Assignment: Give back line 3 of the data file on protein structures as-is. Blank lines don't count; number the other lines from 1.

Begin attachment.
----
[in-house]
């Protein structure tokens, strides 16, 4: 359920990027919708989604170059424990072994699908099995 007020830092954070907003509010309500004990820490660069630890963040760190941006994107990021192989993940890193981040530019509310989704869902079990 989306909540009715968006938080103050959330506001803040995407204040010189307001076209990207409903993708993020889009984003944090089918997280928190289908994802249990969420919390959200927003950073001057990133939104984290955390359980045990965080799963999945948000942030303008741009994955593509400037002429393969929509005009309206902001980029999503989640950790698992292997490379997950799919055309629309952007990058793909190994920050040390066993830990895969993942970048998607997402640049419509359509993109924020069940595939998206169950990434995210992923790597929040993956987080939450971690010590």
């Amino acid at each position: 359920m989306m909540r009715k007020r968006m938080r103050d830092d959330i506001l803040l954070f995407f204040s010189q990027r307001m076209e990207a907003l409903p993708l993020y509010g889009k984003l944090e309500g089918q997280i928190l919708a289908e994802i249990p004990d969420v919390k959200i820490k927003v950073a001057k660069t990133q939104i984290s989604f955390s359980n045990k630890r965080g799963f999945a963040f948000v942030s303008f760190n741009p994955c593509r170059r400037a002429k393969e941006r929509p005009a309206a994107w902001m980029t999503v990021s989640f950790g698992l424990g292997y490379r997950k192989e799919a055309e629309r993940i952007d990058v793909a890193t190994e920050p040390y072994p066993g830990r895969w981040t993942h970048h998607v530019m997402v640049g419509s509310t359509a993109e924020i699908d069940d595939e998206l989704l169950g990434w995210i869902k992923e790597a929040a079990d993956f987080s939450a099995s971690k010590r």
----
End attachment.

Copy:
């Amino acid at each position: 359920m989306m909540r009715k007020r968006m938080r103050d830092d959330i506001l803040l954070f995407f204040s010189q990027r307001m076209e990207a907003l409903p993708l993020y509010g889009k984003l944090e309500g089918q997280i928190l919708a289908e994802i249990p004990d969420v919390k959200i820490k927003v950073a001057k660069t990133q939104i984290s989604f955390s359980n045990k630890r965080g799963f999945a963040f948000v942030s303008f760190n741009p994955c593509r170059r400037a002429k393969e941006r929509p005009a309206a994107w902001m980029t999503v990021s989640f950790g698992l424990g292997y490379r997950k192989e799919a055309e629309r993940i952007d990058v793909a890193t190994e920050p040390y072994p066993g830990r895969w981040t993942h970048h998607v530019m997402v640049g419509s509310t359509a993109e924020i699908d069940d595939e998206l989704l169950g990434w995210i869902k992923e790597a929040a079990d993956f987080s939450a099995s971690k010590r």